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a conversation between what is alive, and what only pretends to be - hybrid by Anne Fu


i think there is a machine in my basement. it grinds with the thunder-roll of gears on gears, spits and flickers in binary love. if i’m not mistaken, it’s a power generator for the hospital downtown, and i can hear the steady throb of the heartbeats it channels humming through the walls: pace and set, increment by increment. the noise is unbearable. thirty-thousand volts of electricity are nothing new; it eats up and belches out life like a cathedral.

i love you, i love you, the machine confesses to me one night, words pouring out in an urgent clamour. i would destroy myself for you. i would plunge a billion lives into the boiling dark for you. you just need to ask.

i tap back on the exposed pipe in the basement, one cheek pressed against the wall, i don’t think that’s fair. i think there are so many who need you more than you need them. being good is a choice. you have to choose to live. we are what we make of ourselves.

and i think to myself (but i do not verbalize), that the default state is a zero. a one or a zero. the default state of all things is dark, dead, damp in a cellar, hovering in un-death but alive with potential. at some point, the non-living assembles and merges itself into the living. atoms combine to make proteins and organs and then me. switches flick off and on until they resemble something alive.


the days are worse than the nights. in the morning, i wake up and swat flies away from my body, fat and sticky and black, buzzing with their blameful drone. in the afternoon, i trace the arc of the sun overhead from my bed, seeping in to touch the far wall like a lover. i drag my carcass into the dumpster; i scavenge out what i can. my hands are cracked red from the searching. the remnants of dinner congeal themselves into thick clots onto my plate and i eat, trembling fingers feeding fork to mouth. i eat and i eat, until there is nothing but me and the sensation of fullness, and i marvel at the great coincidence of the universe that birthed me from light and dust into form.

at night i return, once the blisters become unbearable and my joints stiffen under scar tissue. it is good to be unknowable, i remind myself, to occupy the wedge of shadow in a living room and simply watch. the darkness is not oppressive, but warm like a fleece, and it is in the way that i know all the other windows on the street have their curtains drawn, that nobody else in the neighbourhood can bear witness to my rotting body, that i find comfort. when unilluminated, no one else can be entirely certain that you are there at all. it is the limbo between wake-sleep-death.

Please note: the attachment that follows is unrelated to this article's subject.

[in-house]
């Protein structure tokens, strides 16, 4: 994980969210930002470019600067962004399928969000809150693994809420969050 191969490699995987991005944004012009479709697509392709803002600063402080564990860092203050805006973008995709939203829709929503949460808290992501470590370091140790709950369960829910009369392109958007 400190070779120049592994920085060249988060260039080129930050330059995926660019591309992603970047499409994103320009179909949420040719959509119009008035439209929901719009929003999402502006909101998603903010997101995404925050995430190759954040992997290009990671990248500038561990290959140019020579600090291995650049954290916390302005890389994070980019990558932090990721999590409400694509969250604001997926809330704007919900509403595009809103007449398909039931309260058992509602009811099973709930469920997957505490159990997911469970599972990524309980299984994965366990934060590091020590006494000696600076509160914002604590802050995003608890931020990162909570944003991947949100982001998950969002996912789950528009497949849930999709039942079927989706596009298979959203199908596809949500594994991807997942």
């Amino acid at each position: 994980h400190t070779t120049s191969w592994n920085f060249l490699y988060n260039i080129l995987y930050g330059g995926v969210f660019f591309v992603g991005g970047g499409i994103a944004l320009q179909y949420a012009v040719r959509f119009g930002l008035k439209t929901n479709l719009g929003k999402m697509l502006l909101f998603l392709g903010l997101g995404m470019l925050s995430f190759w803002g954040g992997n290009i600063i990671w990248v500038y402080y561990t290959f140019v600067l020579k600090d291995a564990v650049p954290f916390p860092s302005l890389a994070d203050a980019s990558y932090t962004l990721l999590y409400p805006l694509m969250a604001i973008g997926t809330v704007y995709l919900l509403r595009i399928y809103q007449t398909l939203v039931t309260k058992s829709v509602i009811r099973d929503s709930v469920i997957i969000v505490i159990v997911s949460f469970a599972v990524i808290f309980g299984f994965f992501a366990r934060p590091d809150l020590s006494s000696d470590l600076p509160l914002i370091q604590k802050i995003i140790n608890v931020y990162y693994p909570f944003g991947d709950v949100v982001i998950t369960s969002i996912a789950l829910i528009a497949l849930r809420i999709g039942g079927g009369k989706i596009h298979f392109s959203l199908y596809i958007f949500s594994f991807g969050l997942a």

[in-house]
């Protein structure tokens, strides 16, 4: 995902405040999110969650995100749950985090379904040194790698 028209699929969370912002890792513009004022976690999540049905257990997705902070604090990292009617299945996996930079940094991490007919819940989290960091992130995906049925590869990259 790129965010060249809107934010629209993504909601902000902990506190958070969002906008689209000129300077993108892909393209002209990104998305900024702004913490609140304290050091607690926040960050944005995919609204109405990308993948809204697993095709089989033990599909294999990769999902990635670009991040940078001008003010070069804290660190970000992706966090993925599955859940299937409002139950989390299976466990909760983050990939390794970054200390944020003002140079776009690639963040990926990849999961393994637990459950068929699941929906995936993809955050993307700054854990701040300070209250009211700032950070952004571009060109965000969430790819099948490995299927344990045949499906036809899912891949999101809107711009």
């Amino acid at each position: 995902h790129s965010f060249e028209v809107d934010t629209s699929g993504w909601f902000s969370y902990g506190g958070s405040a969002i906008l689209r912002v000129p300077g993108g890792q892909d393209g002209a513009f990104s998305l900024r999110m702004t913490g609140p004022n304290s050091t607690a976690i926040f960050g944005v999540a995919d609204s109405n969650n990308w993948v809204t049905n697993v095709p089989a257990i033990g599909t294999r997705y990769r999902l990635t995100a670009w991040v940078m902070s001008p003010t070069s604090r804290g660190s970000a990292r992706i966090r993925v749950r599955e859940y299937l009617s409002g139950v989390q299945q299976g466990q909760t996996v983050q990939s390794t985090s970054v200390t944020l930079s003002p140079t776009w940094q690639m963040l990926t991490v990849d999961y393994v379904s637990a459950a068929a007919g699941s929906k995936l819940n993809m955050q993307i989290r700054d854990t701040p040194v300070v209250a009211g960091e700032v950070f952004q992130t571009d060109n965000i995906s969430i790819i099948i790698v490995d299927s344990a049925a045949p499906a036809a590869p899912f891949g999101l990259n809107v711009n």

the machine greets me when i come back home, switches the lights on for me in a small sort of mercy. you know, i’ve been thinking, it starts, voice petulant, and i think you’re just jealous. i think you wish you had the power i did. if i turned myself off — click! — i could kill everyone who depends on me in an instant. a city’s worth of life, smothered to death by a hitch in my artificial pulse. they need me. you need me.

shut up, i want to tell it. maggots spill from my mouth when i say so, dribbling out from between my lips like berries. i am already dead. i do not need you to keep me alive. i drag myself back into bed.

but the potential is impressive, isn’t it? electricity washes over the walls, casts the house into soft, phosphorescent glow. when i press my hand against the peeling paint it crackles, thin like static. the lamplight flickers in morse, on and off, one and zero, one and two. i can hurt others if i wish to. that is the ultimate form of dominance: man’s superiority over his environment. i may be only a machine, but i am no slave. i could do it, if you asked me to.

no thank you, i’m good. please don’t kill those sick people in the hospital.

good night, then. i love you.


Anne Fu is a non-binary high school student living somewhere unremarkable in Southern Ontario. They enjoy showing empathy to small insects and eating pasta. Their work has been previously published in a couple of places you’ve never heard of, all under various pseudonyms, because they like to cultivate an air of mystery and impermanence. 

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